Queen Quelé – The Queen of Samba; Interview with Clementina de Jesus Documentary Makers

By 15 October, 2019

Legendary voice and a symbol of Brazil’s African heritage, cultural diversity, and musical richness, Clementina de Jesus or Quelé as she is lovingly known is the focus of the biopic Clementina, part of the WOMEX 19 Film Programme (WOMEX 19 will be taking place in Tampere, Finland, Oct 23-27). Samba would not be Samba without Queen Quelé.

The granddaughter of slaves who worked as a maid for almost her entire life, her songs give voice to life as a black, poor woman in Brazil, weaving its joys and sorrows into the fabric of Brazilian music. Recognised by Hermínio Bello de Carvalho at the late age of 63, the unstoppable Clementina went on to record 13 LPs plus additional albums alongside popular Brazilian musicians, such as João Bosco, Clara Nunes and Milton Nascimento.

WOMEX Film’s Sana Rizvi caught up with the films’ producers Mariana Marinho and Marco Abujamra, who run Dona Rosa Filmes, a Rio de Janeiro based cultural production company. As Mariana so aptly put it while speaking to us: “Clementina’s life trajectory is an act of resistance itself, teaching us life lessons of going after our desires, believing in our talent and living life without bitterness.”

When and how were the seeds of making this film sown?

Mariana Marinho: I have a connection with African culture and also approached the richness of our African origins through our production company Dona Rosa Filmes, screening 70 contemporary African documentaries in Brazil at an exhibition called Africa Today. In addition to this passion and closeness to our African roots, music forms a large part of both Marco Abujamra’s and my work. The challenge of telling the extraordinary story of Clementina was at the invitation of a friend, Luis Moraes and the family of Quelé. We embraced the opportunity with all our dedication and passion for bringing poetic visibility to a powerful woman, one of the most significant references of Brazilian popular music.

You have some fabulous archival footage in the film. Could you take us through the research process for the film?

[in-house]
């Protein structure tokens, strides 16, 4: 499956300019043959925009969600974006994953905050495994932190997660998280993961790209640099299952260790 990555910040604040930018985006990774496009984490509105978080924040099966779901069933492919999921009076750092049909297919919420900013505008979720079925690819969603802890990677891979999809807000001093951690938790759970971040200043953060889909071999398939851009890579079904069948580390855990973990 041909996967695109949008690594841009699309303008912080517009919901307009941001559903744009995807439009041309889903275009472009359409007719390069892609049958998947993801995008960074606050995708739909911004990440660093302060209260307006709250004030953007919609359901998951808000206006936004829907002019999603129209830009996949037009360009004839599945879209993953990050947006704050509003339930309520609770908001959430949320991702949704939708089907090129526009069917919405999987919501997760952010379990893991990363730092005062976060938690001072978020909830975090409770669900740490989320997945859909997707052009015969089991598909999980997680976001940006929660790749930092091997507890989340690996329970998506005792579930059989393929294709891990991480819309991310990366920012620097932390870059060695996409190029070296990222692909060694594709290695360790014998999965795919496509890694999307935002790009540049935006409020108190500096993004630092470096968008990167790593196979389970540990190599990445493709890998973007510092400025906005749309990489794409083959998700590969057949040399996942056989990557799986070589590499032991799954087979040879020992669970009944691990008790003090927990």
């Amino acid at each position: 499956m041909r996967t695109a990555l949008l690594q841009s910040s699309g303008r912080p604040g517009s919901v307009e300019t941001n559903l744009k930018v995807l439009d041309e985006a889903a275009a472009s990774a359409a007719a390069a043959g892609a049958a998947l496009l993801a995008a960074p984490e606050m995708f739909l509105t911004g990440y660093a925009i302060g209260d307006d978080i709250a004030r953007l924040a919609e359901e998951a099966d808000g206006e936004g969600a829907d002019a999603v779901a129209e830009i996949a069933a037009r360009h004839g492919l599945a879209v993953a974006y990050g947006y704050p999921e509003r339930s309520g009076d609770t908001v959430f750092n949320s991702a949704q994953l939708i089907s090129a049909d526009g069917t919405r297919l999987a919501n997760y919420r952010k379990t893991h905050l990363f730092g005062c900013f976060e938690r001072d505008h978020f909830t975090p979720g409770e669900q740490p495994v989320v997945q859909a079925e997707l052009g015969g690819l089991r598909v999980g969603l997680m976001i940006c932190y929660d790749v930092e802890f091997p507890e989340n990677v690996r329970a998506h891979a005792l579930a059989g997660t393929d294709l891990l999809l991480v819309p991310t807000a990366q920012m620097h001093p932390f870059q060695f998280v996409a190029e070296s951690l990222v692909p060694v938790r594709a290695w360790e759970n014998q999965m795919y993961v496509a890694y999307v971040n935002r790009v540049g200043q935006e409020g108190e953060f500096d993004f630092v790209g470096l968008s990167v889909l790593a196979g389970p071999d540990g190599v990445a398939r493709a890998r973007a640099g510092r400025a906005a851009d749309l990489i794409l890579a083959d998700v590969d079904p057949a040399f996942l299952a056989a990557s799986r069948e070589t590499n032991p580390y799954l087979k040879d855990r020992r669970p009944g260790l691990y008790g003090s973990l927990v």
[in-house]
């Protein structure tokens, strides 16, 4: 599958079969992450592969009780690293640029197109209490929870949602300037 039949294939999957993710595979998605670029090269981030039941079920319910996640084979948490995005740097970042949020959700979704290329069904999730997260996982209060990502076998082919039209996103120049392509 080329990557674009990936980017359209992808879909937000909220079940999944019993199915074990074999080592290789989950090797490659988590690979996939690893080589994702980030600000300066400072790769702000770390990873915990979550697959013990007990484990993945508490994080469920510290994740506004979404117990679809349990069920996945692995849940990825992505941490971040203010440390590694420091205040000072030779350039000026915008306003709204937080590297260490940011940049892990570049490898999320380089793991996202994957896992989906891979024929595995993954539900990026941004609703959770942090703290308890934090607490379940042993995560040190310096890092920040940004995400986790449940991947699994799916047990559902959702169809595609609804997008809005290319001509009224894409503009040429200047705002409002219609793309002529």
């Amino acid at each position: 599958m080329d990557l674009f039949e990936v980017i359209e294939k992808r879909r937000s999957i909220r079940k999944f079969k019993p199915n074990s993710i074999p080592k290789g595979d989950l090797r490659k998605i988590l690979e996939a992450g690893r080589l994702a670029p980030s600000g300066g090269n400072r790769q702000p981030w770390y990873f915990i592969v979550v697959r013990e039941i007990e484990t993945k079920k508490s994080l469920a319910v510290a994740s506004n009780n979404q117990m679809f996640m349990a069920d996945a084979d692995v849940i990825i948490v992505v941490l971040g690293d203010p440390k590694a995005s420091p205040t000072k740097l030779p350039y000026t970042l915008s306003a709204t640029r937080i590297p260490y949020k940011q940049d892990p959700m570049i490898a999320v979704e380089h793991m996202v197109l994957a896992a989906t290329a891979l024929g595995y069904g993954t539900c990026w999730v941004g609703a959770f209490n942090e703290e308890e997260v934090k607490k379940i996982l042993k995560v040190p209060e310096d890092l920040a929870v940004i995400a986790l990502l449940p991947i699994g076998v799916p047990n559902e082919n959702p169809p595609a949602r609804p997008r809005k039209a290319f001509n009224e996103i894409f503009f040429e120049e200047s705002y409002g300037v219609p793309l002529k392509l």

Mariana Marinho: The research was long and intense. We set up a team, and Pedro Paulo Malta, a great connoisseur of Brazilian popular music, researcher and samba singer, led the research team. As for the images, in addition to the traditional collections, archives of cultural institutions and TV channels, we also searched in unusual ways, asking friends, movie lovers, sambistas and musicians. Through this “informal” research, we were able to find unpublished materials such as the passage in which Clementina is cooking with her grandchildren in her home, a stunning image that reflects the simplicity and joy that permeated her daily life. The internet was also an essential tool in the process of allowing us to get in touch with images filmed here in Brazil. The process required a lot of commitment and determination from the whole team. Six months of searching, but it’s been totally worth it!

Clementina’s mother would often sing everyday life songs that ended up stored in her daughter’s memory. And her songs are an ode to not only traditional sounds and rhythms but also her slave heritage. Could you talk a bit more about Clementina’s music for those who don’t know about her?

Marco Abujamra: Clementina’s repertoire was based mainly on the oral tradition, which incorporated African chants and the subsequent Brazilian / Portuguese influences on black culture, many of those linked to religious rituals. We would have missed many jewels in her repertoire had it not been for her recordings. Also interestingly, influences on her behaviour, the body and dance were forged firstly in her African roots and secondly in the captivity of slaves in Brazil.

In the 1960s, when Clementina and other influential samba musicians were discovered, there was a military dictatorship in Brazil. Were there references in Clementina’s music to the political climate of that time?

Marco Abujamra: No. Clementina always sang the same repertoire, and only came to be recognised, or discovered, in her sixties. What happened, was a greater interest in resistance to the military coup through symbolic elements of popular culture. There were contradictory ideas at that time on what was considered popular culture – a domesticated and repetitive “for the people” culture or a culture whose originality had not yet been fully recognised in intellectual and artistic circles as quality art. There were exceptions, like popular musicians from the favelas that were successful on the radio, but still strongly influenced by white culture.